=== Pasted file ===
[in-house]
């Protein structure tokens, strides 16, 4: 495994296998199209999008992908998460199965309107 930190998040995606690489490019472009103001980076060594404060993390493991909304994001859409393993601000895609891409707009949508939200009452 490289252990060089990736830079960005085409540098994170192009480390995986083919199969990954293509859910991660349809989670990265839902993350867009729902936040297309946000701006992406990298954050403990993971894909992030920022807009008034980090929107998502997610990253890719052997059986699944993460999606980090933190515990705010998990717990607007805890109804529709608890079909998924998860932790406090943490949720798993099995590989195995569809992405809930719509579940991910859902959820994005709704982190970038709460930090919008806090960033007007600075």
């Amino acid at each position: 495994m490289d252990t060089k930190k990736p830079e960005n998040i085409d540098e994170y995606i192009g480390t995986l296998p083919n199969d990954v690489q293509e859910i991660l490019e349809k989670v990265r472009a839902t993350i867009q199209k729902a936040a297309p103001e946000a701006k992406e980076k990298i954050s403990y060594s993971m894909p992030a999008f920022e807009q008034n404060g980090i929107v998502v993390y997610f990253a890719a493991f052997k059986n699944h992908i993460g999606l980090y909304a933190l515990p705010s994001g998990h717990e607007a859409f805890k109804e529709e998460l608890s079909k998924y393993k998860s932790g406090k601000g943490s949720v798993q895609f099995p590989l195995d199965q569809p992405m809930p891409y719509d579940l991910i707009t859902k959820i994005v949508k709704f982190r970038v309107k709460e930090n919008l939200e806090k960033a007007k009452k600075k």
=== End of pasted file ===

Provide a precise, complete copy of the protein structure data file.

[in-house]
């Protein structure tokens, strides 16, 4: 495994296998199209999008992908998460199965309107 930190998040995606690489490019472009103001980076060594404060993390493991909304994001859409393993601000895609891409707009949508939200009452 490289252990060089990736830079960005085409540098994170192009480390995986083919199969990954293509859910991660349809989670990265839902993350867009729902936040297309946000701006992406990298954050403990993971894909992030920022807009008034980090929107998502997610990253890719052997059986699944993460999606980090933190515990705010998990717990607007805890109804529709608890079909998924998860932790406090943490949720798993099995590989195995569809992405809930719509579940991910859902959820994005709704982190970038709460930090919008806090960033007007600075």
């Amino acid at each position: 495994m490289d252990t060089k930190k990736p830079e960005n998040i085409d540098e994170y995606i192009g480390t995986l296998p083919n199969d990954v690489q293509e859910i991660l490019e349809k989670v990265r472009a839902t993350i867009q199209k729902a936040a297309p103001e946000a701006k992406e980076k990298i954050s403990y060594s993971m894909p992030a999008f920022e807009q008034n404060g980090i929107v998502v993390y997610f990253a890719a493991f052997k059986n699944h992908i993460g999606l980090y909304a933190l515990p705010s994001g998990h717990e607007a859409f805890k109804e529709e998460l608890s079909k998924y393993k998860s932790g406090k601000g943490s949720v798993q895609f099995p590989l195995d199965q569809p992405m809930p891409y719509d579940l991910i707009t859902k959820i994005v949508k709704f982190r970038v309107k709460e930090n919008l939200e806090k960033a007007k009452k600075k």